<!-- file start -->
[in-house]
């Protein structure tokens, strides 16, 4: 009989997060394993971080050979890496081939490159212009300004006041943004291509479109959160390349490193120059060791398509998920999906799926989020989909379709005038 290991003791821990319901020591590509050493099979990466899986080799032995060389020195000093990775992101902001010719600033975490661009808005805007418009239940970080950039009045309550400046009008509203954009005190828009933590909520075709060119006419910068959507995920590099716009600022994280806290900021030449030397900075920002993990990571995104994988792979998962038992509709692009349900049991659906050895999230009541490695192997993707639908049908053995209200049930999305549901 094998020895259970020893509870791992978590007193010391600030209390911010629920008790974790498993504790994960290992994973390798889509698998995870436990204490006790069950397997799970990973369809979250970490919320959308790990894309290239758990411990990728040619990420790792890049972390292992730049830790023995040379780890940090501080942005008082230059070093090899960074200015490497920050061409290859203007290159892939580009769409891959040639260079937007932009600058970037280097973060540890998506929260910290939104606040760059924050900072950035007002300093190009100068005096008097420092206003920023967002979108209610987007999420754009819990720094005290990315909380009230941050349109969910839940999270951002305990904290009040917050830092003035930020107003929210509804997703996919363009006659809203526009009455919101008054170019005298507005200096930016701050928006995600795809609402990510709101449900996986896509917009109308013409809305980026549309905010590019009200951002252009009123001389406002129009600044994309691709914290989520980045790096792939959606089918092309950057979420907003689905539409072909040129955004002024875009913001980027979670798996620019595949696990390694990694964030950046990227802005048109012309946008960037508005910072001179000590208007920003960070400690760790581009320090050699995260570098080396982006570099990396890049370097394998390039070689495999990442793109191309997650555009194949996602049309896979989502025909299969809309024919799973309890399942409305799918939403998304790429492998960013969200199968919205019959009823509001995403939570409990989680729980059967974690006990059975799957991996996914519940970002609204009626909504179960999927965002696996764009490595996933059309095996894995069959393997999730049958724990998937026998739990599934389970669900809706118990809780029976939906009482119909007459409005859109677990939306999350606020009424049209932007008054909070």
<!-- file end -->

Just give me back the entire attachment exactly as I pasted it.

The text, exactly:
[in-house]
């Protein structure tokens, strides 16, 4: 009989997060394993971080050979890496081939490159212009300004006041943004291509479109959160390349490193120059060791398509998920999906799926989020989909379709005038 290991003791821990319901020591590509050493099979990466899986080799032995060389020195000093990775992101902001010719600033975490661009808005805007418009239940970080950039009045309550400046009008509203954009005190828009933590909520075709060119006419910068959507995920590099716009600022994280806290900021030449030397900075920002993990990571995104994988792979998962038992509709692009349900049991659906050895999230009541490695192997993707639908049908053995209200049930999305549901 094998020895259970020893509870791992978590007193010391600030209390911010629920008790974790498993504790994960290992994973390798889509698998995870436990204490006790069950397997799970990973369809979250970490919320959308790990894309290239758990411990990728040619990420790792890049972390292992730049830790023995040379780890940090501080942005008082230059070093090899960074200015490497920050061409290859203007290159892939580009769409891959040639260079937007932009600058970037280097973060540890998506929260910290939104606040760059924050900072950035007002300093190009100068005096008097420092206003920023967002979108209610987007999420754009819990720094005290990315909380009230941050349109969910839940999270951002305990904290009040917050830092003035930020107003929210509804997703996919363009006659809203526009009455919101008054170019005298507005200096930016701050928006995600795809609402990510709101449900996986896509917009109308013409809305980026549309905010590019009200951002252009009123001389406002129009600044994309691709914290989520980045790096792939959606089918092309950057979420907003689905539409072909040129955004002024875009913001980027979670798996620019595949696990390694990694964030950046990227802005048109012309946008960037508005910072001179000590208007920003960070400690760790581009320090050699995260570098080396982006570099990396890049370097394998390039070689495999990442793109191309997650555009194949996602049309896979989502025909299969809309024919799973309890399942409305799918939403998304790429492998960013969200199968919205019959009823509001995403939570409990989680729980059967974690006990059975799957991996996914519940970002609204009626909504179960999927965002696996764009490595996933059309095996894995069959393997999730049958724990998937026998739990599934389970669900809706118990809780029976939906009482119909007459409005859109677990939306999350606020009424049209932007008054909070």